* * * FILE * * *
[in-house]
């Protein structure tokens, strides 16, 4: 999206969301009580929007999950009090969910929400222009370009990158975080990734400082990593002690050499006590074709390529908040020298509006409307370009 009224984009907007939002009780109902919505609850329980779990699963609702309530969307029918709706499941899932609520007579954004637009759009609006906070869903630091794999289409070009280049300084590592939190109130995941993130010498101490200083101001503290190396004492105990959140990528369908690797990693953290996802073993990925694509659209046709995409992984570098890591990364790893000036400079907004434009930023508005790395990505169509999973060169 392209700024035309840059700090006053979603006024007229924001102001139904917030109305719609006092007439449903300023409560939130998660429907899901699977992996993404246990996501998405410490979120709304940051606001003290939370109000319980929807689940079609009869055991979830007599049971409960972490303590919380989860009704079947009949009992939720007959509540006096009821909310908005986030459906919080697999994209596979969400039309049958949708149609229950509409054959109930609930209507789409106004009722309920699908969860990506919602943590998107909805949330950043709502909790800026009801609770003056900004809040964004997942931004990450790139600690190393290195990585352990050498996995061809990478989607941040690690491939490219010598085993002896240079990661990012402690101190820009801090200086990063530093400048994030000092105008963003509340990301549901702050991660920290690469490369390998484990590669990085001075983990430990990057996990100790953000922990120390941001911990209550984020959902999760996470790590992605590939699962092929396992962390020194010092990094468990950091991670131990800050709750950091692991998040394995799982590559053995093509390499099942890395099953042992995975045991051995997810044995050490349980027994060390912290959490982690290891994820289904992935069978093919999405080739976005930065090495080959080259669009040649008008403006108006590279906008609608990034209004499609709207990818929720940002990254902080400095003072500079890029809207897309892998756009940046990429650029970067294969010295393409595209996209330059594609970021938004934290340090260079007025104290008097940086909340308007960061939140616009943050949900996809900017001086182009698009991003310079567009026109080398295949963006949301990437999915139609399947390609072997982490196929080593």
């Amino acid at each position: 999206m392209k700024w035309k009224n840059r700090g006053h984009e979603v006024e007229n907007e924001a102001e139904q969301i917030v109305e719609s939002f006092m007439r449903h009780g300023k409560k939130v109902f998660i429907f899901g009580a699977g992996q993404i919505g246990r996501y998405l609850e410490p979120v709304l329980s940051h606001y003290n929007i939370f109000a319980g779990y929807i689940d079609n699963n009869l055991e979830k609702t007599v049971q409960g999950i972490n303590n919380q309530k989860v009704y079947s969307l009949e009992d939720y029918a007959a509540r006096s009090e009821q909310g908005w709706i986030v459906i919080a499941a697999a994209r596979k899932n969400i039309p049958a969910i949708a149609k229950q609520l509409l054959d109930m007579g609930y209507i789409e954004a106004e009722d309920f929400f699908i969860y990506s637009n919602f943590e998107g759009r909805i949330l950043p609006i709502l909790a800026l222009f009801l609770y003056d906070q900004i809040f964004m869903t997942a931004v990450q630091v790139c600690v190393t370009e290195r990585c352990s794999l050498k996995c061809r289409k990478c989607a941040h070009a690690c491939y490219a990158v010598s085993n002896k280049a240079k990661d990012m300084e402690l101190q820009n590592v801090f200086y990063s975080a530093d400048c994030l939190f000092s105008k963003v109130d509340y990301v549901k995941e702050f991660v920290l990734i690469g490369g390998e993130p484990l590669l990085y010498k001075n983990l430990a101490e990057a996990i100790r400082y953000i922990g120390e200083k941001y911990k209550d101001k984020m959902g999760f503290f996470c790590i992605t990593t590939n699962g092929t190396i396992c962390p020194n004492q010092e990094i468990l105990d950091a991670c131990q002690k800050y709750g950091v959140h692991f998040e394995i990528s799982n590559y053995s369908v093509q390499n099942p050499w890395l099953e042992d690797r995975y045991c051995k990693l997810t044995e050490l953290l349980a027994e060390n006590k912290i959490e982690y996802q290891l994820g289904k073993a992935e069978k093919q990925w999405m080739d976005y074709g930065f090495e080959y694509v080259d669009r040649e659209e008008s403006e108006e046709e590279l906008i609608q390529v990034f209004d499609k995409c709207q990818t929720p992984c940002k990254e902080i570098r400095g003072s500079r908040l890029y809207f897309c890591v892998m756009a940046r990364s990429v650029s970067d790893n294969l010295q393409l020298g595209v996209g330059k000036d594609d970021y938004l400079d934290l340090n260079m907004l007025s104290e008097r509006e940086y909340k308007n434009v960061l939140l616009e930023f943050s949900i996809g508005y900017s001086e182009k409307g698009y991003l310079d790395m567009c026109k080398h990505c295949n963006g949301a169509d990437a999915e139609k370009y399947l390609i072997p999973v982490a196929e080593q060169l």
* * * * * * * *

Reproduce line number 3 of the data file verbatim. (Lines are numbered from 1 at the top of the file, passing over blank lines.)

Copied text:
């Amino acid at each position: 999206m392209k700024w035309k009224n840059r700090g006053h984009e979603v006024e007229n907007e924001a102001e139904q969301i917030v109305e719609s939002f006092m007439r449903h009780g300023k409560k939130v109902f998660i429907f899901g009580a699977g992996q993404i919505g246990r996501y998405l609850e410490p979120v709304l329980s940051h606001y003290n929007i939370f109000a319980g779990y929807i689940d079609n699963n009869l055991e979830k609702t007599v049971q409960g999950i972490n303590n919380q309530k989860v009704y079947s969307l009949e009992d939720y029918a007959a509540r006096s009090e009821q909310g908005w709706i986030v459906i919080a499941a697999a994209r596979k899932n969400i039309p049958a969910i949708a149609k229950q609520l509409l054959d109930m007579g609930y209507i789409e954004a106004e009722d309920f929400f699908i969860y990506s637009n919602f943590e998107g759009r909805i949330l950043p609006i709502l909790a800026l222009f009801l609770y003056d906070q900004i809040f964004m869903t997942a931004v990450q630091v790139c600690v190393t370009e290195r990585c352990s794999l050498k996995c061809r289409k990478c989607a941040h070009a690690c491939y490219a990158v010598s085993n002896k280049a240079k990661d990012m300084e402690l101190q820009n590592v801090f200086y990063s975080a530093d400048c994030l939190f000092s105008k963003v109130d509340y990301v549901k995941e702050f991660v920290l990734i690469g490369g390998e993130p484990l590669l990085y010498k001075n983990l430990a101490e990057a996990i100790r400082y953000i922990g120390e200083k941001y911990k209550d101001k984020m959902g999760f503290f996470c790590i992605t990593t590939n699962g092929t190396i396992c962390p020194n004492q010092e990094i468990l105990d950091a991670c131990q002690k800050y709750g950091v959140h692991f998040e394995i990528s799982n590559y053995s369908v093509q390499n099942p050499w890395l099953e042992d690797r995975y045991c051995k990693l997810t044995e050490l953290l349980a027994e060390n006590k912290i959490e982690y996802q290891l994820g289904k073993a992935e069978k093919q990925w999405m080739d976005y074709g930065f090495e080959y694509v080259d669009r040649e659209e008008s403006e108006e046709e590279l906008i609608q390529v990034f209004d499609k995409c709207q990818t929720p992984c940002k990254e902080i570098r400095g003072s500079r908040l890029y809207f897309c890591v892998m756009a940046r990364s990429v650029s970067d790893n294969l010295q393409l020298g595209v996209g330059k000036d594609d970021y938004l400079d934290l340090n260079m907004l007025s104290e008097r509006e940086y909340k308007n434009v960061l939140l616009e930023f943050s949900i996809g508005y900017s001086e182009k409307g698009y991003l310079d790395m567009c026109k080398h990505c295949n963006g949301a169509d990437a999915e139609k370009y399947l390609i072997p999973v982490a196929e080593q060169l």